There is a legend that upon the completion of the Taj Mahal, Emperor Shah Jahan ordered that his architect and laborers have their hands cut off  so that nothing more beautiful than the Taj Mahal would ever be constructed. The legend juxtaposes an event of great beauty, a veritable human triumph, with an act of terrible, depraved violence.

Omar Metwally, Arian Moayed in Guards at the Taj. Photo by Doug Hamilton.

Our world seems to constantly remind us that good cannot exist without bad– that for every beautiful thing in the world, some hideous truth lies just beneath it. The Taj Mahal legend is only an exaggerated narrative of power, inequality, and the its role in creating beauty. Think, for example, of how a visit to the dazzlingly, awe-inspiring Versailles simultaneously underscores the extreme poverty of the lower classes and the royalty’s ignorance of its people’s plight. Or how the crown jewels in London were only made possible by an era of brutal colonialism. Given our history as flawed, power-prone people, it would seem that beauty and violence are dialectically related: one is constantly feeding the other so that nearly every beautiful thing has a history of violence behind it.

Rajiv Joseph examines this dilemma in his previous works, and newly in Guards at the Taj at the Atlantic Theater Company. It is this dilemma that two ordinary  guards are faced with when they start their watch the morning of the Taj Mahal’s unveiling.  Huma (Omar Metwally) and Babur (Arian Moayed) are simple and sincere imperial guards who pass their long dawns together pitching hypothetical inventions and hoping for a promotion to guard the royal harem. Huma is a bit more ambitious–his father is a high-ranking guard– while Babur gives off a James Franco vibe in  his amateurish philosophical and artistic musings, though far more genuine that Franco’s reputation. Babur’s awe at the new Taj Mahal resounds with our own desire to see the rewards of our long work and to bring out the best in humanity. The Taj Mahal is not just a beautiful structure two decades in the making. It’s the embodiment of what our intellect, imagination, artistry, and labor can achieve.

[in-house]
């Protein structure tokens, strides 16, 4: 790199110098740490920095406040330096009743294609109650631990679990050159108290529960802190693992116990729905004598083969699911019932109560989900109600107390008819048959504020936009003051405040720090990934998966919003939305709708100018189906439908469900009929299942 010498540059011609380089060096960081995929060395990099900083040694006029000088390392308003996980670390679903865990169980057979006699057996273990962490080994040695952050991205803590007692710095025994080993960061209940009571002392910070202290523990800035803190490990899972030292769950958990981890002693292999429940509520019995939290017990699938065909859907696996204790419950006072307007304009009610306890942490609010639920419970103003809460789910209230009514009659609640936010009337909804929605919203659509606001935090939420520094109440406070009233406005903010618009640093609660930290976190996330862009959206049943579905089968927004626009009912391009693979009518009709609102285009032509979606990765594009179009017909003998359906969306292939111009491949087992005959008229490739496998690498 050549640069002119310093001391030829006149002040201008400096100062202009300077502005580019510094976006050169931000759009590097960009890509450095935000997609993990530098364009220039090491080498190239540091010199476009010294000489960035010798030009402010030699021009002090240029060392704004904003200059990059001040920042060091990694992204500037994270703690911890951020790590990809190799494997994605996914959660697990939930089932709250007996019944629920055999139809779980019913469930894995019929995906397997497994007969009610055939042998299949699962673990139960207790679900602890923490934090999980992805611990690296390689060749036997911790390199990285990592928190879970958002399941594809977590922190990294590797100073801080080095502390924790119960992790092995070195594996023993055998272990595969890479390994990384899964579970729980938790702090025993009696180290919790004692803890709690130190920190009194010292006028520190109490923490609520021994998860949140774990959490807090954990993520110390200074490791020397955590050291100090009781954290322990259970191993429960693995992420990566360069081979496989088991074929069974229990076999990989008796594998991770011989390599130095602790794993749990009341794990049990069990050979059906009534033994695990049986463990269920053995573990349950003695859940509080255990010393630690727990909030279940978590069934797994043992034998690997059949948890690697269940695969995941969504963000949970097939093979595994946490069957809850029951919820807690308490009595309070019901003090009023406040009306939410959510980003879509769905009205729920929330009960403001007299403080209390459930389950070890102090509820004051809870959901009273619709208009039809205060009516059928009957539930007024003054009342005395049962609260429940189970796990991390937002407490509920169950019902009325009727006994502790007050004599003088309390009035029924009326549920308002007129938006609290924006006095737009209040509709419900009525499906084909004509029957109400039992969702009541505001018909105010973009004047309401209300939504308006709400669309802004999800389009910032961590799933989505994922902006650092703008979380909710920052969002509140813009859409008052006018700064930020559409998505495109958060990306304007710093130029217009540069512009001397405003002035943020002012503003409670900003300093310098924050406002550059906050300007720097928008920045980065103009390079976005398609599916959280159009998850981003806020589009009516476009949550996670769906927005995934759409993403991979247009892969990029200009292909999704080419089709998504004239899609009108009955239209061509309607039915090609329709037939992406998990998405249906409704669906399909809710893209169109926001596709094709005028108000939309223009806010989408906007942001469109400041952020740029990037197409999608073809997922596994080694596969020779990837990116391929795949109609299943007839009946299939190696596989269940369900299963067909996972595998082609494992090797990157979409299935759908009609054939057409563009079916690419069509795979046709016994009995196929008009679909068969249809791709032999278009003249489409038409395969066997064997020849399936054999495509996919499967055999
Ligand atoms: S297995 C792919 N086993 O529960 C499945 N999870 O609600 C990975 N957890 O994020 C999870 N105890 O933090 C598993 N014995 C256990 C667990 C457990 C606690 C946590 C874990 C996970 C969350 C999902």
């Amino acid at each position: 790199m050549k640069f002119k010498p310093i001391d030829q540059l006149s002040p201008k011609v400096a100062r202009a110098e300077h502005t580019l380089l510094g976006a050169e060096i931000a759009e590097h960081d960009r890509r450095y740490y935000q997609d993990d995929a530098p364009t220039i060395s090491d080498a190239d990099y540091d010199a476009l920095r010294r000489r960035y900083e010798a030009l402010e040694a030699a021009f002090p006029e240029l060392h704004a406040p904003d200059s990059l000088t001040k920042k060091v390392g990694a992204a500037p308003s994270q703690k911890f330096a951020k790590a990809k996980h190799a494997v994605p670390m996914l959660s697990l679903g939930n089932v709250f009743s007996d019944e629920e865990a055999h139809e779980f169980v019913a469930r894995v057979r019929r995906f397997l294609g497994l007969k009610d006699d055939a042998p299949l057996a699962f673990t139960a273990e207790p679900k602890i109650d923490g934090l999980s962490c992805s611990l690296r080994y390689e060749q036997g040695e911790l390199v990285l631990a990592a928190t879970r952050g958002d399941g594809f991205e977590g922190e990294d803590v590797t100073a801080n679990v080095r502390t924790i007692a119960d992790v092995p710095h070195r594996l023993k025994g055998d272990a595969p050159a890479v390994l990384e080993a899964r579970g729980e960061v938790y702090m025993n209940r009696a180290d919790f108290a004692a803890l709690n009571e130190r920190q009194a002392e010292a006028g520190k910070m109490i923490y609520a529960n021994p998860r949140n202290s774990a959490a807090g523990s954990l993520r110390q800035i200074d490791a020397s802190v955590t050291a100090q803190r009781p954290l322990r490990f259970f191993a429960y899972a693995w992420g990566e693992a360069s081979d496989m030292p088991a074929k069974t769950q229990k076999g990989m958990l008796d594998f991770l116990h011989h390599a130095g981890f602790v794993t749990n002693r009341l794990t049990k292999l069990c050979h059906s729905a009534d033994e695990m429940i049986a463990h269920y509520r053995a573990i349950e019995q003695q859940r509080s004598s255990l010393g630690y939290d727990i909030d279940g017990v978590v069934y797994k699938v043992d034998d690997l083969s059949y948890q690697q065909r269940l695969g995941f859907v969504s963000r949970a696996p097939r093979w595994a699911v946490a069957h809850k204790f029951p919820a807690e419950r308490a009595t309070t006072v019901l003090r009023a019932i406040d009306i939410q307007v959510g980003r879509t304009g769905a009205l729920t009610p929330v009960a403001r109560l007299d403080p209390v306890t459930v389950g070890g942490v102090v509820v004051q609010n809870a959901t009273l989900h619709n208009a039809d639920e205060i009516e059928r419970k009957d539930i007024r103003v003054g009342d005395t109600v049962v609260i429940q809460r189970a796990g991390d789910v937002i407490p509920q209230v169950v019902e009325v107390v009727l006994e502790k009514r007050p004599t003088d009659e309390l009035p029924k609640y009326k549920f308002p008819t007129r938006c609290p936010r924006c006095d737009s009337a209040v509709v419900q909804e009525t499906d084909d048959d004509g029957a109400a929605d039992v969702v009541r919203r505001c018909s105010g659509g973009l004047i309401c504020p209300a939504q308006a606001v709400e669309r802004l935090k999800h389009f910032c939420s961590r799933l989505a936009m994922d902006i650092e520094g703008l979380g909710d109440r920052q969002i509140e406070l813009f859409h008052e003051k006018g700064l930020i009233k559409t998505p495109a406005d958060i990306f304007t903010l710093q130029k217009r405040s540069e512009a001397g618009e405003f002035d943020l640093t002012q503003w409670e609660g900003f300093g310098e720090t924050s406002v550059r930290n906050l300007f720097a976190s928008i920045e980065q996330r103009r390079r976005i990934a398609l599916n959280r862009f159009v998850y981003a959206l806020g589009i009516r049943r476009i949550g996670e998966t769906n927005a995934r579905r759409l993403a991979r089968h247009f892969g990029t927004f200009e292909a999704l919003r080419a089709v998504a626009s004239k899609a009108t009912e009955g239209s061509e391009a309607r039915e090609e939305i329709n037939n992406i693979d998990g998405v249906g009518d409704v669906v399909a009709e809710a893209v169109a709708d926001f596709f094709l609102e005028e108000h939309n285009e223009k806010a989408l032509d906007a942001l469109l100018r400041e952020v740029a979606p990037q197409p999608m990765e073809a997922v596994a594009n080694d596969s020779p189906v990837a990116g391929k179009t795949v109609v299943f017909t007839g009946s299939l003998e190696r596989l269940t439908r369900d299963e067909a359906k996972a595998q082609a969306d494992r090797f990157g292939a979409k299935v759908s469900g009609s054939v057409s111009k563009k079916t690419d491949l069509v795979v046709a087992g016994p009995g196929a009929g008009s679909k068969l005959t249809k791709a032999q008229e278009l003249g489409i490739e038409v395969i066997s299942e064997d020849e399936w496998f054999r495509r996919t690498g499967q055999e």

The play alternates between scenes of comic, pedantic, and contemporary banter, and scenes of horrible violence. Being low on the imperial guard totem pole, Huma and Babur are entrusted with the task of cutting off the hands of 20,000 laborers, including the architect. In one scene, the guards wade in an ankle-deep pool of blood for a solid twenty minutes, and we don’t lack in fake hands.  Although the shah’s cruel measures are supposed to ensure that beauty remains in Agra, Babur recognizes the truth: that beauty has died with this act.

It’s an interesting and honest twist to the idea that beauty and violence must co-exist. For in a fair and compassionate world, this atrocity could have been avoided. As Babur reiterates, beauty does not live beside violence; it dies with it. We could live in a world where beauty is not an object to be accumulated or owned but rather shared, celebrated, and dreamt up in infinite bounds. Like knowledge (and unlike wealth), one person’s gain of beauty does not diminish another person’s beauty.  Unfortunately, Huma and Babur’s society commodifies beauty and greedily guards it, robbing us us beauty just as it produces it.

Guards at the Taj is playing at Atlantic Theater Company. Written by Rajiv Joseph. Directed by Amy Morton. Tickets here.